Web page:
• Anila Sadiq

    There is a long history of persecution of Ahmadi Muslims in Pakistan
    despite the fact that none deserve such treatment. we certainly do firmly believe in our silent prayers for ‘Peace’. We, Ahmadi Muslims always try to spread a peaceful message to all regardless of so-called differences among humanity. We always have and always will keep demonstrating “Love for all, hatred for none”.

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A Nuclear War Between India and Pakistan Can Pose a Threat To Ocean Life, Says Study

A lingering question is whether the survivors could still get food from the sea

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Ocean
For the study, published in Geophysical Research Letters journal, the researchers looked at how climate changes stemming from nuclear war would affect the ocean life. Pixabay

A nuclear war between India and Pakistan could worsen the impact of ocean acidification on corals, clams, oysters and other marine life with shells or skeletons, says a study.

“We found that the ocean’s chemistry would change, with global cooling dissolving atmospheric carbon into the upper ocean and exacerbating the primary threat of ocean acidification,” said the study’s co-author Alan Robock, Distinguished Professor at Rutgers University in the US.

For the study, published in Geophysical Research Letters journal, the researchers looked at how climate changes stemming from nuclear war would affect the oceans.

They used a global climate model in which the climate reacted to soot (black carbon) in smoke that would be injected into the upper atmosphere from fires ignited by nuclear weapons. They considered a range of hypothetical nuclear wars, including a relatively small one between India and Pakistan and a large one between the US and Russia.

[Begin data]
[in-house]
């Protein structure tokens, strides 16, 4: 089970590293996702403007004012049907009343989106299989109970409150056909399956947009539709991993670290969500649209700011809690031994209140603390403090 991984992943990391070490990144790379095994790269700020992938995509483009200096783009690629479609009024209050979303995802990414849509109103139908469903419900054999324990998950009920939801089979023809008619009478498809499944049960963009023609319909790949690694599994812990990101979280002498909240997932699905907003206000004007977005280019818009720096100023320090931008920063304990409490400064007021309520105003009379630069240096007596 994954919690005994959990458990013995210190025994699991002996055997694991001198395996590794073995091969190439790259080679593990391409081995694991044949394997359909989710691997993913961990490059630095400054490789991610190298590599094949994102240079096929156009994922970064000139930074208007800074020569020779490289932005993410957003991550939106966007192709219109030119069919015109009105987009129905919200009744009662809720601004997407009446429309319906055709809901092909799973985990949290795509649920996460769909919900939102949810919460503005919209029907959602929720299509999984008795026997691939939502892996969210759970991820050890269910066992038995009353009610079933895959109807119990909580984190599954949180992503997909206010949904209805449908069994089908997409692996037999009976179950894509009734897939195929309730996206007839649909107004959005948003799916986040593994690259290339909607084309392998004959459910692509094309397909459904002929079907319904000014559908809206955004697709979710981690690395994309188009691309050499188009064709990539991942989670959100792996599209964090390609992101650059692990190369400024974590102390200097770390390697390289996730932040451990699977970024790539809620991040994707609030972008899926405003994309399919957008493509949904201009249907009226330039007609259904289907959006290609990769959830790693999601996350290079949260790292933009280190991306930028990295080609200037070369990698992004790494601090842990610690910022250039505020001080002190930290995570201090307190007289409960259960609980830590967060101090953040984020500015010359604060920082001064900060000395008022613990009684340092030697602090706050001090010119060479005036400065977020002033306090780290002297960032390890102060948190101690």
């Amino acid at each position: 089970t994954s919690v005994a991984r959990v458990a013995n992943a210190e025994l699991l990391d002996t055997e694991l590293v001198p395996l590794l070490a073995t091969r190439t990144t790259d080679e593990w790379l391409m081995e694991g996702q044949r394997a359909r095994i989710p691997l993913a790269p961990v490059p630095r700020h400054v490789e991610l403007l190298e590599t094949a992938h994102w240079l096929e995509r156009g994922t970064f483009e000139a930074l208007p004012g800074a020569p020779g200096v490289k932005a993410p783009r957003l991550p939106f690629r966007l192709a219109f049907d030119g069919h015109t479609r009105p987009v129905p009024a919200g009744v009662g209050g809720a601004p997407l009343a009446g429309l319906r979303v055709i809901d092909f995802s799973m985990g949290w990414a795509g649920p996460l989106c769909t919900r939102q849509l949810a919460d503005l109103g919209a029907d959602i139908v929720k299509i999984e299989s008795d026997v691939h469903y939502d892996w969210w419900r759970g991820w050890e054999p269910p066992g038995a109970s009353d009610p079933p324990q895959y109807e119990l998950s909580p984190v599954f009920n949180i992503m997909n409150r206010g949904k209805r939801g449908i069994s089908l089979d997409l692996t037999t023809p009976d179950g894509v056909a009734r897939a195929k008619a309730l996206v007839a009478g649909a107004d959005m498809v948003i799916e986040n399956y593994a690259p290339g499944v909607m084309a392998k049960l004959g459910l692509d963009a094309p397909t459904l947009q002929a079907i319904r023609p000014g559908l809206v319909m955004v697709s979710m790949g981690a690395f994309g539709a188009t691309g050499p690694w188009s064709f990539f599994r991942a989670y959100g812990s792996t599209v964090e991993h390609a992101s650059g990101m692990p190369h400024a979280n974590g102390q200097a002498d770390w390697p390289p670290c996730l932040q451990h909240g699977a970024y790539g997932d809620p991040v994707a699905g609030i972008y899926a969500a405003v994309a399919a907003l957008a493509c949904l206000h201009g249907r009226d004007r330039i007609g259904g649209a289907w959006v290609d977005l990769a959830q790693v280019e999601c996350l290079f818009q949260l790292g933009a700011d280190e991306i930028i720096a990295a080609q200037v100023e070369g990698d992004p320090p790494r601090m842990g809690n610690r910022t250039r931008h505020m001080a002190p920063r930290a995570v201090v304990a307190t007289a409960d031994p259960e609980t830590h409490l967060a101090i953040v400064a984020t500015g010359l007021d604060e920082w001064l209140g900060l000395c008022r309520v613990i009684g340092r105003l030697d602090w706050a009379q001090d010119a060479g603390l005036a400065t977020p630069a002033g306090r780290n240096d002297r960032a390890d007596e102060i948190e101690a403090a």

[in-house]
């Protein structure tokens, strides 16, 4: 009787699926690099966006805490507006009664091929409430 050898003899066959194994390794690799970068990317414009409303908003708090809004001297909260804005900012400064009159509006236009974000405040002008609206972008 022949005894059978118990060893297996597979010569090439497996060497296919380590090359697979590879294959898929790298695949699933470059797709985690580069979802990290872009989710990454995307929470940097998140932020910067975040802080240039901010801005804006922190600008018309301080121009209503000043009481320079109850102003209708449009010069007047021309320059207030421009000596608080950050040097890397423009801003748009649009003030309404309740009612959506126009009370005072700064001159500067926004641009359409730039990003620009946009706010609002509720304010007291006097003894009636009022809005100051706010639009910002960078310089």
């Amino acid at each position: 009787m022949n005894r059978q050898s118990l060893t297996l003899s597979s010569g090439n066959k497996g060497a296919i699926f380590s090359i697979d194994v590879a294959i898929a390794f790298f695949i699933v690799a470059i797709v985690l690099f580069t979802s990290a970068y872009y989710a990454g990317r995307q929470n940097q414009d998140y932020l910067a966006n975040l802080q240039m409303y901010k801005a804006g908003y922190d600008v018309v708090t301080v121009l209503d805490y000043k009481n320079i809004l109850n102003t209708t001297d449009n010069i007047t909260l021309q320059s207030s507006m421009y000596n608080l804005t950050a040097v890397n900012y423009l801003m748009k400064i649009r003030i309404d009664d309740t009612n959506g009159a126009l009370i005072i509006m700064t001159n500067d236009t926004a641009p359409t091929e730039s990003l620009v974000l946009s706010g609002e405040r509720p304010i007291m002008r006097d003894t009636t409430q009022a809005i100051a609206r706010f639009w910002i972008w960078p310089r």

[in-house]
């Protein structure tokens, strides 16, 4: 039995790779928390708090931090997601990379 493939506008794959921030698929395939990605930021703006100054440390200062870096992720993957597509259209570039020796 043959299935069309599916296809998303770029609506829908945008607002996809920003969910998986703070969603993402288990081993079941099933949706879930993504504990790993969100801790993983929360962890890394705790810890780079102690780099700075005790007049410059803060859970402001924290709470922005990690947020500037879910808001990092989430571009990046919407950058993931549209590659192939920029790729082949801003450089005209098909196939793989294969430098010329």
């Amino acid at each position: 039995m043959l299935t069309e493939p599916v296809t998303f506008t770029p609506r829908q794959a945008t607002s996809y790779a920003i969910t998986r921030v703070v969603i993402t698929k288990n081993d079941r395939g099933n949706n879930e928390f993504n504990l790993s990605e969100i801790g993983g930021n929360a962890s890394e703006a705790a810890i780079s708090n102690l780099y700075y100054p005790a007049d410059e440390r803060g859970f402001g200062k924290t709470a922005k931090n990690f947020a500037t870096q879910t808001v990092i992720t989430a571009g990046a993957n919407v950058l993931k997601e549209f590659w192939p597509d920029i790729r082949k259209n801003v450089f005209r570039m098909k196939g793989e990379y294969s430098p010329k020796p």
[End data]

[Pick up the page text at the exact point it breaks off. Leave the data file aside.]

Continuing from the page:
Excess carbon dioxide from the burning of fossil fuels enters the ocean and reacts with water to form carbonic acid, which decreases ocean pH (makes it more acidic) and lowers levels of carbonate ions. Corals, clams, oysters and other marine organisms use carbonate ions to create their shells and skeletons, according to the National Oceanic and Atmospheric Administration.

A more acidic ocean makes it harder to form and maintain shells and skeletons. The massive amount of smoke from a nuclear conflict would block sunlight and cause global cooling, the study said.

The cooling would temporarily boost the pH in the surface ocean over five years and briefly lessen the decline in pH from ocean acidification. But the cooling would also lead to lower levels of carbonate ions for about 10 years, challenging shell maintenance in marine organisms, said researchers.

Nuclear, Atom, Bomb, Atomic, Science, War, Radioactive
A nuclear war between India and Pakistan could worsen the impact of ocean acidification on corals, clams, oysters and other marine life with shells or skeletons, says a study. Pixabay

“We have known for a while that agriculture on land would be severely affected by climate change from nuclear war,” Robock said. “A lingering question is whether the survivors could still get food from the sea. Our study is the first step in answering this question,” Robock added.

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The next step is to combine projected changes in ocean chemistry with projected changes in temperature and salinity and assess their impacts on shellfish and fish stocks throughout the oceans, he said. (IANS)